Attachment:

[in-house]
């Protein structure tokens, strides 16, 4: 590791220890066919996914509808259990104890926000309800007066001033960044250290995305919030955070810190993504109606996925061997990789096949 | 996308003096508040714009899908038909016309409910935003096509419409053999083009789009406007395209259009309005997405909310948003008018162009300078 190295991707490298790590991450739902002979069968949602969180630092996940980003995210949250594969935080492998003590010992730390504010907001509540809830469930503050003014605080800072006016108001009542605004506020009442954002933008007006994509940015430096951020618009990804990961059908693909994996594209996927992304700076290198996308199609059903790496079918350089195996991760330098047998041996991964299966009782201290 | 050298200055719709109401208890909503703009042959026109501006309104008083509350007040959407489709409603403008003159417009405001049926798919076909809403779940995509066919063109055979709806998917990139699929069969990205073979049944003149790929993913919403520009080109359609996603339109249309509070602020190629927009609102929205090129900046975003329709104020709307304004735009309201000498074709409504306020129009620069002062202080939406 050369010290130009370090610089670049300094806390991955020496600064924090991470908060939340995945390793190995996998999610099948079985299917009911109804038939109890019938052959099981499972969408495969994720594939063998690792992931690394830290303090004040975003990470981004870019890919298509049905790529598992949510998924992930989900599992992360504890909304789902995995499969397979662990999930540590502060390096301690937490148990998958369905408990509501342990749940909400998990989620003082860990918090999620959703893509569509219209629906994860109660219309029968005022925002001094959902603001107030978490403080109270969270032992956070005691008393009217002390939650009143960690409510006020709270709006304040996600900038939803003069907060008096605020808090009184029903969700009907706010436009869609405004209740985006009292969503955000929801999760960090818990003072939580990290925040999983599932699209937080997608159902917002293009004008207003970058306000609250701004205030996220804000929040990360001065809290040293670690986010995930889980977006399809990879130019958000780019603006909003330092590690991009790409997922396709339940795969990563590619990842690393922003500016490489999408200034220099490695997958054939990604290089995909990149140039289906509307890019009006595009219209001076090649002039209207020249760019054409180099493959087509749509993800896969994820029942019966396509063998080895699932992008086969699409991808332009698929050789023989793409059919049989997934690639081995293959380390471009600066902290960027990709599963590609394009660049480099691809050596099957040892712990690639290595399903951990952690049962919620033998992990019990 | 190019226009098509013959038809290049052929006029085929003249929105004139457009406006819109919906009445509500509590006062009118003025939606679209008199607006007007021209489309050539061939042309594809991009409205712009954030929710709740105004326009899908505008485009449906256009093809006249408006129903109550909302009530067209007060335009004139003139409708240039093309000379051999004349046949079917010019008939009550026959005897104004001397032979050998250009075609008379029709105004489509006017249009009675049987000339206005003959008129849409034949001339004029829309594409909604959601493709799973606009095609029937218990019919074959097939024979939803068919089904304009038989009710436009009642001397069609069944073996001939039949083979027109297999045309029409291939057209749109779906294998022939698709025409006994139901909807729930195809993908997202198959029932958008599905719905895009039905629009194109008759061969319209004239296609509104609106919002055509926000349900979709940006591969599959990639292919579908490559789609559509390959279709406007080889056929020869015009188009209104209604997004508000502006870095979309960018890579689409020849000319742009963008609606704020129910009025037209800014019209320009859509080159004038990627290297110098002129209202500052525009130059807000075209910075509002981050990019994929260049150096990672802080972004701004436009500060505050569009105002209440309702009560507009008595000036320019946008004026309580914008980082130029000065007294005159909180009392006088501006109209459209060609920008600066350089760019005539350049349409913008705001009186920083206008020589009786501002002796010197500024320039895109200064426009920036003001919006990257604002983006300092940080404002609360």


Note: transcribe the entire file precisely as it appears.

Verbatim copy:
[in-house]
């Protein structure tokens, strides 16, 4: 590791220890066919996914509808259990104890926000309800007066001033960044250290995305919030955070810190993504109606996925061997990789096949 | 996308003096508040714009899908038909016309409910935003096509419409053999083009789009406007395209259009309005997405909310948003008018162009300078 190295991707490298790590991450739902002979069968949602969180630092996940980003995210949250594969935080492998003590010992730390504010907001509540809830469930503050003014605080800072006016108001009542605004506020009442954002933008007006994509940015430096951020618009990804990961059908693909994996594209996927992304700076290198996308199609059903790496079918350089195996991760330098047998041996991964299966009782201290 | 050298200055719709109401208890909503703009042959026109501006309104008083509350007040959407489709409603403008003159417009405001049926798919076909809403779940995509066919063109055979709806998917990139699929069969990205073979049944003149790929993913919403520009080109359609996603339109249309509070602020190629927009609102929205090129900046975003329709104020709307304004735009309201000498074709409504306020129009620069002062202080939406 050369010290130009370090610089670049300094806390991955020496600064924090991470908060939340995945390793190995996998999610099948079985299917009911109804038939109890019938052959099981499972969408495969994720594939063998690792992931690394830290303090004040975003990470981004870019890919298509049905790529598992949510998924992930989900599992992360504890909304789902995995499969397979662990999930540590502060390096301690937490148990998958369905408990509501342990749940909400998990989620003082860990918090999620959703893509569509219209629906994860109660219309029968005022925002001094959902603001107030978490403080109270969270032992956070005691008393009217002390939650009143960690409510006020709270709006304040996600900038939803003069907060008096605020808090009184029903969700009907706010436009869609405004209740985006009292969503955000929801999760960090818990003072939580990290925040999983599932699209937080997608159902917002293009004008207003970058306000609250701004205030996220804000929040990360001065809290040293670690986010995930889980977006399809990879130019958000780019603006909003330092590690991009790409997922396709339940795969990563590619990842690393922003500016490489999408200034220099490695997958054939990604290089995909990149140039289906509307890019009006595009219209001076090649002039209207020249760019054409180099493959087509749509993800896969994820029942019966396509063998080895699932992008086969699409991808332009698929050789023989793409059919049989997934690639081995293959380390471009600066902290960027990709599963590609394009660049480099691809050596099957040892712990690639290595399903951990952690049962919620033998992990019990 | 190019226009098509013959038809290049052929006029085929003249929105004139457009406006819109919906009445509500509590006062009118003025939606679209008199607006007007021209489309050539061939042309594809991009409205712009954030929710709740105004326009899908505008485009449906256009093809006249408006129903109550909302009530067209007060335009004139003139409708240039093309000379051999004349046949079917010019008939009550026959005897104004001397032979050998250009075609008379029709105004489509006017249009009675049987000339206005003959008129849409034949001339004029829309594409909604959601493709799973606009095609029937218990019919074959097939024979939803068919089904304009038989009710436009009642001397069609069944073996001939039949083979027109297999045309029409291939057209749109779906294998022939698709025409006994139901909807729930195809993908997202198959029932958008599905719905895009039905629009194109008759061969319209004239296609509104609106919002055509926000349900979709940006591969599959990639292919579908490559789609559509390959279709406007080889056929020869015009188009209104209604997004508000502006870095979309960018890579689409020849000319742009963008609606704020129910009025037209800014019209320009859509080159004038990627290297110098002129209202500052525009130059807000075209910075509002981050990019994929260049150096990672802080972004701004436009500060505050569009105002209440309702009560507009008595000036320019946008004026309580914008980082130029000065007294005159909180009392006088501006109209459209060609920008600066350089760019005539350049349409913008705001009186920083206008020589009786501002002796010197500024320039895109200064426009920036003001919006990257604002983006300092940080404002609360």